Cedartown Fire and Rescue hosted firefighters from Rockmart and county volunteer departments last week for a training exercise.
The local department had the use of a Firefighter Survival Simulator on loan from the fire department in Cobb County. Firefighters took turns navigating the plywood structure, which was designed with a variety of obstructions and “traps” designed to mimic conditions that firefighters might encounter while putting out structure fires.
One section included a door that would snap shut, trapping the participant in a small area, where he had to wait for others to get him out. Firefighters had to complete the maze of compartments while wearing full firefighting suits, respirators and other gear.
The simulator has seen much use and has traveled around the state on loan to numerous fire departments. Messages written on its side from users included the note, “I lost 20 pounds. Thanks Survival Simulator!”
The simulator wrapped up a year of intensive training needed to satisfy requirements of the Georgia Firefighter Standard and Training Council. All four firefighting agencies in Polk County (Cedartown, Rockmart, Aragon and Polk County Volunteer Fire Department) are in compliance with the agency's training standards.
“This closes out our ’07 training schedule,” said Steven Manning, Battalion Chief and Training Officer with Cedartown Fire and Rescue. “We try to finish up before the holidays.”
A few weeks ago, the department held its annual live fire exercise. The department has a large steel container on Branch Street that they use to simulate the conditions of a structure fire. This event is also often the first experience that firefighters in training have with putting out a real fire.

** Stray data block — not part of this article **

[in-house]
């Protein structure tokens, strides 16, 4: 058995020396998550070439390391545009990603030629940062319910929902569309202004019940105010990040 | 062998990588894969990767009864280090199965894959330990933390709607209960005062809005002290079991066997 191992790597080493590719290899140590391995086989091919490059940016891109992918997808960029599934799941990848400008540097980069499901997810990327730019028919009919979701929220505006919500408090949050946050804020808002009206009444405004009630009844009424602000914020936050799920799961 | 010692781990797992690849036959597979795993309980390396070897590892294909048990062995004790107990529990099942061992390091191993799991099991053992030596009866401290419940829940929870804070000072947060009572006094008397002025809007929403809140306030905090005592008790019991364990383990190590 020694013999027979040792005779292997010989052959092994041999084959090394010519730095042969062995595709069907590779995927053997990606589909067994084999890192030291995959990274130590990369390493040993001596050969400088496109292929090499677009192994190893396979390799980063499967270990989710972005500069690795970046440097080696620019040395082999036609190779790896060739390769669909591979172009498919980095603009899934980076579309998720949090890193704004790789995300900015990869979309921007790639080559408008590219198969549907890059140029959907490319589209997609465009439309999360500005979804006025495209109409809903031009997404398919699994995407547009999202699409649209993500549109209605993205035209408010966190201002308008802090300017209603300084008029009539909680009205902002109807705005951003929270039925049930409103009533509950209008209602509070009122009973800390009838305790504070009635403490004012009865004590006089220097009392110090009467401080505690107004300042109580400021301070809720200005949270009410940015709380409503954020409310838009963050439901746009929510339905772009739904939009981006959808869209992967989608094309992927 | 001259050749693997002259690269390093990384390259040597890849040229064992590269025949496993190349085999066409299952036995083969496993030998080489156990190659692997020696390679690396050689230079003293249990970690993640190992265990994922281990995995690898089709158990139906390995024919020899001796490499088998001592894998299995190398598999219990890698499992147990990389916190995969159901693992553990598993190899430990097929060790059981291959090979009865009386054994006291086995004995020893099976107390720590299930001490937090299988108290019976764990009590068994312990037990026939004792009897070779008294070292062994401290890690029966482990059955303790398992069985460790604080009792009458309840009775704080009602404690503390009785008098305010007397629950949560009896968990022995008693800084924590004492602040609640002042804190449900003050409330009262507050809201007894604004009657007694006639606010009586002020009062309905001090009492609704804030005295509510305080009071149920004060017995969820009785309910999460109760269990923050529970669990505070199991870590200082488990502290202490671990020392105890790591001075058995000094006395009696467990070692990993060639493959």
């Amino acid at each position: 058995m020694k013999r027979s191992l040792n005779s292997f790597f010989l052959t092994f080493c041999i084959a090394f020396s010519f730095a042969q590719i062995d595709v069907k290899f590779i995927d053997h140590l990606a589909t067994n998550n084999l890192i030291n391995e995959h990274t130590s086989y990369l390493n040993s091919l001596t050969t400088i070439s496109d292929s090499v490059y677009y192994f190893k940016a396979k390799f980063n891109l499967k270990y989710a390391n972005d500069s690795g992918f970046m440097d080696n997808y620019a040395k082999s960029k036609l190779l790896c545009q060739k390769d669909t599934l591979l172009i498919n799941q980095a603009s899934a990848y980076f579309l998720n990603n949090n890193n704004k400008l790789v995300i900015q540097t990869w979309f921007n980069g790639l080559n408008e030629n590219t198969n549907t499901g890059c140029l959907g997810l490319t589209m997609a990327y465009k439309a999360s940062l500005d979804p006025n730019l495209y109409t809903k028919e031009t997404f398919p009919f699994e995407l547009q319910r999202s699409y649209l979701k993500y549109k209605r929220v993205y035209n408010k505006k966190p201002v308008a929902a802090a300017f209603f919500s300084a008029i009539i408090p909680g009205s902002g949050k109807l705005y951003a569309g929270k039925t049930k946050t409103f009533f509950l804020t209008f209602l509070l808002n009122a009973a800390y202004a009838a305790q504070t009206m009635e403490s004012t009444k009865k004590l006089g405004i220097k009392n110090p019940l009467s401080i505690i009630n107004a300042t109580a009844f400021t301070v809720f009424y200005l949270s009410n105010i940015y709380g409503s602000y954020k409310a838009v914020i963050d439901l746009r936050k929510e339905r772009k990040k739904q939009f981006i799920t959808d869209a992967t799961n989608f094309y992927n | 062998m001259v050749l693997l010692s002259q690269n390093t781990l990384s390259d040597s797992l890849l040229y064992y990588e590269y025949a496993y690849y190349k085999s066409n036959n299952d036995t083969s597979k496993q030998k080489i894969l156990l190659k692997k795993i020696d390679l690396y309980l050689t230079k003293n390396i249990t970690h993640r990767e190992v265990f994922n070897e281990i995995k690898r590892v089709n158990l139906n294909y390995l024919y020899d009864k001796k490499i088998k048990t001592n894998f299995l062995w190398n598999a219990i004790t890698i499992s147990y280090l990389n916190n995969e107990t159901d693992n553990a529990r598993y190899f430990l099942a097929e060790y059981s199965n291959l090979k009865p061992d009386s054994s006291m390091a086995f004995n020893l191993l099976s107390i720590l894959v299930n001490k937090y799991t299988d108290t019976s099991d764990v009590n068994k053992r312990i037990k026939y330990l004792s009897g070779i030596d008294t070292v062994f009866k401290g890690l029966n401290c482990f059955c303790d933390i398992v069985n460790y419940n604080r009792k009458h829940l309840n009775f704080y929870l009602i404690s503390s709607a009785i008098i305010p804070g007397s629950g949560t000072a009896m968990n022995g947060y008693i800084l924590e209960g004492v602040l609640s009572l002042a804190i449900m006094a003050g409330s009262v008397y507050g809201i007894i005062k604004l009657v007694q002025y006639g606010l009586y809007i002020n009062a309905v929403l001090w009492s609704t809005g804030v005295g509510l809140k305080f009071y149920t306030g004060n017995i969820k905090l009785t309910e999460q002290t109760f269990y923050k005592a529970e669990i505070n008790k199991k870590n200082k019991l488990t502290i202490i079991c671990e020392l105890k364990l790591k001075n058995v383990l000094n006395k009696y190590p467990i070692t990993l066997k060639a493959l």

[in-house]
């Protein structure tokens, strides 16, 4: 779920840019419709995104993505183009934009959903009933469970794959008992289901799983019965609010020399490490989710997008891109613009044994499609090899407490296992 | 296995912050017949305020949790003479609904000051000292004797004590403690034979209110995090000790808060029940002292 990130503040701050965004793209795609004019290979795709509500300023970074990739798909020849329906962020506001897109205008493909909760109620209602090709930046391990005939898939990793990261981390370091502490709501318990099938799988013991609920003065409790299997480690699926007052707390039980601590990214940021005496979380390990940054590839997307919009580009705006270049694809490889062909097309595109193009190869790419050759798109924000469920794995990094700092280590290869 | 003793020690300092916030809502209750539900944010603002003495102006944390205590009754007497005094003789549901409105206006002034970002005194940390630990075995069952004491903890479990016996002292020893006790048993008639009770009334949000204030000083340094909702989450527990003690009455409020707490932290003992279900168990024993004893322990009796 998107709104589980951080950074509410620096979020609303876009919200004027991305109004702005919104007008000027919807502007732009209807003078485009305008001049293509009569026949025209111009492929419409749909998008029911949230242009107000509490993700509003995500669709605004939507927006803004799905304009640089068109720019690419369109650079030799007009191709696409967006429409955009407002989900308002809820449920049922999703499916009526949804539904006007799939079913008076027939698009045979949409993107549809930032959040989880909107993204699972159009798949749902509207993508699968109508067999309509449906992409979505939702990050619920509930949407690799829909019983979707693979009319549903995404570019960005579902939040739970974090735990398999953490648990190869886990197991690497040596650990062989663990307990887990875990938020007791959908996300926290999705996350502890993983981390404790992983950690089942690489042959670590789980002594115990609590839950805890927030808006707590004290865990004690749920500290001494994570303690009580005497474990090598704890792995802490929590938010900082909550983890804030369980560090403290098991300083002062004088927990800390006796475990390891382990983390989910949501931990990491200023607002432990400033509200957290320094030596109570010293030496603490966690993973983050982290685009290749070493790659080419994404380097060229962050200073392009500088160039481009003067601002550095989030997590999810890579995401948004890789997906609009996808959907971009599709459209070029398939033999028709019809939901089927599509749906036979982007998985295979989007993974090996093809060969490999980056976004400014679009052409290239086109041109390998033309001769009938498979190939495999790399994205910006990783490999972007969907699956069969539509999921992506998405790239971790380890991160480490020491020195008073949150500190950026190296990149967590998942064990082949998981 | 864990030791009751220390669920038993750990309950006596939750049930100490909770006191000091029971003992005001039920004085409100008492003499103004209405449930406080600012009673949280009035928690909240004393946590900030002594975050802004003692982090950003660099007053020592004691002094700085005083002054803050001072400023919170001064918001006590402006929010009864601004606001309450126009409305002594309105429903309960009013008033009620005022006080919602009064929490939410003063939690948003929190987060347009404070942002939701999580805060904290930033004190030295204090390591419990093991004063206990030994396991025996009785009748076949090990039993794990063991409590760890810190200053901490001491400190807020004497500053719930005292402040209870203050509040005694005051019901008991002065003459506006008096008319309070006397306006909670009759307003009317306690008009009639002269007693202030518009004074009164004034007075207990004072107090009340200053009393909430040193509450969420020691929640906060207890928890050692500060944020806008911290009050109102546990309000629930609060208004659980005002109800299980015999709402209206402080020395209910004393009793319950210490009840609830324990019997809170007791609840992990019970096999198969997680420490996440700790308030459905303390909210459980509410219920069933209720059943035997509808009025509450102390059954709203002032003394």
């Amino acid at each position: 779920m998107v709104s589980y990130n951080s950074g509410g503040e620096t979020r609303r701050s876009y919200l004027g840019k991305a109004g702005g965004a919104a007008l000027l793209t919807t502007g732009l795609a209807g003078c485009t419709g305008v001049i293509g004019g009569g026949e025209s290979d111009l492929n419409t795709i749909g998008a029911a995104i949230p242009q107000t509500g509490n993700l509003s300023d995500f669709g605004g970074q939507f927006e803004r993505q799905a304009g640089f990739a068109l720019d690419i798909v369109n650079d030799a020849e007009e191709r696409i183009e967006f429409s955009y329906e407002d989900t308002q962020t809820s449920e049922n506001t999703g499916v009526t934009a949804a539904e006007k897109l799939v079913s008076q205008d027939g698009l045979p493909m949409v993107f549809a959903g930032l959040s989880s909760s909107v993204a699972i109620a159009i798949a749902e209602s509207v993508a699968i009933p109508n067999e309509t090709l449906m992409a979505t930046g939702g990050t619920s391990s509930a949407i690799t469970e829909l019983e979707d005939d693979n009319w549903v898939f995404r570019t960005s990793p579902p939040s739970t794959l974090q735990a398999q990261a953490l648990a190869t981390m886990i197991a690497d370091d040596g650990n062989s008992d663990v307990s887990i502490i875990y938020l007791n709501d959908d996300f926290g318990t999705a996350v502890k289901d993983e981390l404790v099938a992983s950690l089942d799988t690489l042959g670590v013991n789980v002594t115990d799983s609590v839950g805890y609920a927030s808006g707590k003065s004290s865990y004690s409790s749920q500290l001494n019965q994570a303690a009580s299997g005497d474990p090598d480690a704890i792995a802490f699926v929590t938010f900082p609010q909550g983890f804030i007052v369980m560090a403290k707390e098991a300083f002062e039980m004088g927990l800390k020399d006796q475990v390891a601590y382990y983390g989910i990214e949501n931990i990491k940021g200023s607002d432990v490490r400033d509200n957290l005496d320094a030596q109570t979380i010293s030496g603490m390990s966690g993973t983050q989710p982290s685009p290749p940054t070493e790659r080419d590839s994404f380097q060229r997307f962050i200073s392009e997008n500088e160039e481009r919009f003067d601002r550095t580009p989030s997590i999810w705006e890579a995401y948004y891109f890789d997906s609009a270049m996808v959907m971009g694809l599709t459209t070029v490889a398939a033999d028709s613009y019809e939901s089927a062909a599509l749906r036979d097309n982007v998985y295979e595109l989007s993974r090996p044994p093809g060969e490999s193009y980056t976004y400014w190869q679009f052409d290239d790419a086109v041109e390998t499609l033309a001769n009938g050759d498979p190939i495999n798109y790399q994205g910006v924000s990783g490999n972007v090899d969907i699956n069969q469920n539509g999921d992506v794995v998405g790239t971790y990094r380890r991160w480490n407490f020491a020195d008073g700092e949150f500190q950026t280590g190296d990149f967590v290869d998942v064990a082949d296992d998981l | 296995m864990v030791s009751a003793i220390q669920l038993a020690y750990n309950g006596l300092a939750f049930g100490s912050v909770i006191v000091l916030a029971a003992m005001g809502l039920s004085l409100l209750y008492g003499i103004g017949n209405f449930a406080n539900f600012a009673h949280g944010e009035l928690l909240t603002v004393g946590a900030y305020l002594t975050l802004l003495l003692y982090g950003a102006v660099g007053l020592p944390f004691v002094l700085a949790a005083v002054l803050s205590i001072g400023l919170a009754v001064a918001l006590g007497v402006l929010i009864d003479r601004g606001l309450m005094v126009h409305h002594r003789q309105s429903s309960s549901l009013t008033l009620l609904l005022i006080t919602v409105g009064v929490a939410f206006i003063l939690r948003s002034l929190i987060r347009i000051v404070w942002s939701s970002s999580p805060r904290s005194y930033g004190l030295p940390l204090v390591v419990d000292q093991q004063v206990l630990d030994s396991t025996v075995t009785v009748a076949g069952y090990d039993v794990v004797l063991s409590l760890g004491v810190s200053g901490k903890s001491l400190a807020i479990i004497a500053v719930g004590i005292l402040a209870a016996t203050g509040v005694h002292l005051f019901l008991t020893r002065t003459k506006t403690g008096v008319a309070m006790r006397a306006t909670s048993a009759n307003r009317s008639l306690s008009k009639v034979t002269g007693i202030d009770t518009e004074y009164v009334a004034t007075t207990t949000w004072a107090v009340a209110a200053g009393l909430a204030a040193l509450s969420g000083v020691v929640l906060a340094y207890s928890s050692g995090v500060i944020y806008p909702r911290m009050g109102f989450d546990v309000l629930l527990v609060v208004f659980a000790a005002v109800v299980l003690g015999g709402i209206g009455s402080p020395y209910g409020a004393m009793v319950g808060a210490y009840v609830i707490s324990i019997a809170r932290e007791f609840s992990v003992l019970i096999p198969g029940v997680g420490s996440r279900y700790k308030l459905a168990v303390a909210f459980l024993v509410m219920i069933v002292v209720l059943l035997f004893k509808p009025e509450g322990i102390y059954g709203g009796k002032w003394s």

The Fire Science students at Coosa Valley Technical College took part in the training this year, Manning said.
Rockmart Fire and Emergency Services personnel took part in last week’s simulator training, which was held from Monday, Nov. 17 through Thursday, Nov. 20. Also on hand was firefighter Jason Robinson, who brought the simulator over from Cobb County.
Volunteer firefighters with county departments No. 1, No. 5 and No. 7 also took part, Manning said.
Last week's training, called the Firefighter Survival Drill, had several parts that had to be followed in order.
Participants first followed a blue hose into the structure, through a restricted entrance. Maintaining contact with the hose.
The next compartment had ropes, which served as an "entanglement hazard." They were to remove themselves with approved techniques, which include rotating 45 degrees, placing their air bottle in the void at the wall and floor, and sliding through on their backs, also using the backstroke swim method.